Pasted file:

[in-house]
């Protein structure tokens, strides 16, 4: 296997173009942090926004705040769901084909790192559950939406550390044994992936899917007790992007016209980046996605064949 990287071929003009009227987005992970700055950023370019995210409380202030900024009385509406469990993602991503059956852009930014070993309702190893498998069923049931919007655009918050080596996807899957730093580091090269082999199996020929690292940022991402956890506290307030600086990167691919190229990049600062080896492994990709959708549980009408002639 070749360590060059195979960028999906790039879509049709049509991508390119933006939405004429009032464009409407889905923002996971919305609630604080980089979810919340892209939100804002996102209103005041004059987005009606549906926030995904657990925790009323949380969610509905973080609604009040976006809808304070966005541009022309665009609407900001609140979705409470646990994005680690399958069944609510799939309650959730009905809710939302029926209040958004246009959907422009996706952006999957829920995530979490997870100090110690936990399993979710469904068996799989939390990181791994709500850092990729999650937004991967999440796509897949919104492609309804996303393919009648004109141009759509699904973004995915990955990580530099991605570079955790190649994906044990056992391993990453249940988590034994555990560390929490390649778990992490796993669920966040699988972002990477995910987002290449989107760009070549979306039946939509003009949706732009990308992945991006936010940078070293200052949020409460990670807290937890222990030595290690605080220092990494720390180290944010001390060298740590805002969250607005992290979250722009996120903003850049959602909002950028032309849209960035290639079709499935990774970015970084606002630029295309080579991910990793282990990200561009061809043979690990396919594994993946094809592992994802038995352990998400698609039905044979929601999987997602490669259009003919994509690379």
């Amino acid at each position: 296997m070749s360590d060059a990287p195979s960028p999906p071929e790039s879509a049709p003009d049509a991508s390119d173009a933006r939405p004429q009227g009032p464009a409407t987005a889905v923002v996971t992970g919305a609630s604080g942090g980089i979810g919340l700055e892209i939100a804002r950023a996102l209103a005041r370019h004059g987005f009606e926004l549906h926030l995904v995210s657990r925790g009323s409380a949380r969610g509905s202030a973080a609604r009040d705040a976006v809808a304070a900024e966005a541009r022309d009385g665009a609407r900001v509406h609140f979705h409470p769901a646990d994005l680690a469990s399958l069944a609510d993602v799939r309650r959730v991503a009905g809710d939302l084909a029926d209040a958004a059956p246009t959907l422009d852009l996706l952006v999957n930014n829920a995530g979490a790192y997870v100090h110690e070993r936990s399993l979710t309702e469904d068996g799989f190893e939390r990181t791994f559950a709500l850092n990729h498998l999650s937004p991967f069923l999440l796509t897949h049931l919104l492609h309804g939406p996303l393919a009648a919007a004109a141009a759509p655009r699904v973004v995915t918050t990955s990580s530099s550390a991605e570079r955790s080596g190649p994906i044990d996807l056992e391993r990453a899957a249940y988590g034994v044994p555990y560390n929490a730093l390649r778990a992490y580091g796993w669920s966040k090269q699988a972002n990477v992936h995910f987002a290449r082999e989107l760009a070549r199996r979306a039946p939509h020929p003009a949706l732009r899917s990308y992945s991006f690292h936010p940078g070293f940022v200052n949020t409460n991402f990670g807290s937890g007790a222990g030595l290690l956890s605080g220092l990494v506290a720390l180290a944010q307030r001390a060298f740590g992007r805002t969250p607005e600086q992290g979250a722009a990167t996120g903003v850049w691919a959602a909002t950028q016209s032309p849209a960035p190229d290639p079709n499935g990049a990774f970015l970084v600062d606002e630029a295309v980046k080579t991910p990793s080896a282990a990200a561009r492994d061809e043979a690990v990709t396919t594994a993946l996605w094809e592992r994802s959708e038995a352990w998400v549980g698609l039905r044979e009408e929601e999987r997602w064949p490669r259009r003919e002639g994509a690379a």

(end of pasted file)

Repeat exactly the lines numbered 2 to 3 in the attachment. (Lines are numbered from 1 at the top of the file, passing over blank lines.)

């Protein structure tokens, strides 16, 4: 296997173009942090926004705040769901084909790192559950939406550390044994992936899917007790992007016209980046996605064949 990287071929003009009227987005992970700055950023370019995210409380202030900024009385509406469990993602991503059956852009930014070993309702190893498998069923049931919007655009918050080596996807899957730093580091090269082999199996020929690292940022991402956890506290307030600086990167691919190229990049600062080896492994990709959708549980009408002639 070749360590060059195979960028999906790039879509049709049509991508390119933006939405004429009032464009409407889905923002996971919305609630604080980089979810919340892209939100804002996102209103005041004059987005009606549906926030995904657990925790009323949380969610509905973080609604009040976006809808304070966005541009022309665009609407900001609140979705409470646990994005680690399958069944609510799939309650959730009905809710939302029926209040958004246009959907422009996706952006999957829920995530979490997870100090110690936990399993979710469904068996799989939390990181791994709500850092990729999650937004991967999440796509897949919104492609309804996303393919009648004109141009759509699904973004995915990955990580530099991605570079955790190649994906044990056992391993990453249940988590034994555990560390929490390649778990992490796993669920966040699988972002990477995910987002290449989107760009070549979306039946939509003009949706732009990308992945991006936010940078070293200052949020409460990670807290937890222990030595290690605080220092990494720390180290944010001390060298740590805002969250607005992290979250722009996120903003850049959602909002950028032309849209960035290639079709499935990774970015970084606002630029295309080579991910990793282990990200561009061809043979690990396919594994993946094809592992994802038995352990998400698609039905044979929601999987997602490669259009003919994509690379």
């Amino acid at each position: 296997m070749s360590d060059a990287p195979s960028p999906p071929e790039s879509a049709p003009d049509a991508s390119d173009a933006r939405p004429q009227g009032p464009a409407t987005a889905v923002v996971t992970g919305a609630s604080g942090g980089i979810g919340l700055e892209i939100a804002r950023a996102l209103a005041r370019h004059g987005f009606e926004l549906h926030l995904v995210s657990r925790g009323s409380a949380r969610g509905s202030a973080a609604r009040d705040a976006v809808a304070a900024e966005a541009r022309d009385g665009a609407r900001v509406h609140f979705h409470p769901a646990d994005l680690a469990s399958l069944a609510d993602v799939r309650r959730v991503a009905g809710d939302l084909a029926d209040a958004a059956p246009t959907l422009d852009l996706l952006v999957n930014n829920a995530g979490a790192y997870v100090h110690e070993r936990s399993l979710t309702e469904d068996g799989f190893e939390r990181t791994f559950a709500l850092n990729h498998l999650s937004p991967f069923l999440l796509t897949h049931l919104l492609h309804g939406p996303l393919a009648a919007a004109a141009a759509p655009r699904v973004v995915t918050t990955s990580s530099s550390a991605e570079r955790s080596g190649p994906i044990d996807l056992e391993r990453a899957a249940y988590g034994v044994p555990y560390n929490a730093l390649r778990a992490y580091g796993w669920s966040k090269q699988a972002n990477v992936h995910f987002a290449r082999e989107l760009a070549r199996r979306a039946p939509h020929p003009a949706l732009r899917s990308y992945s991006f690292h936010p940078g070293f940022v200052n949020t409460n991402f990670g807290s937890g007790a222990g030595l290690l956890s605080g220092l990494v506290a720390l180290a944010q307030r001390a060298f740590g992007r805002t969250p607005e600086q992290g979250a722009a990167t996120g903003v850049w691919a959602a909002t950028q016209s032309p849209a960035p190229d290639p079709n499935g990049a990774f970015l970084v600062d606002e630029a295309v980046k080579t991910p990793s080896a282990a990200a561009r492994d061809e043979a690990v990709t396919t594994a993946l996605w094809e592992r994802s959708e038995a352990w998400v549980g698609l039905r044979e009408e929601e999987r997602w064949p490669r259009r003919e002639g994509a690379a």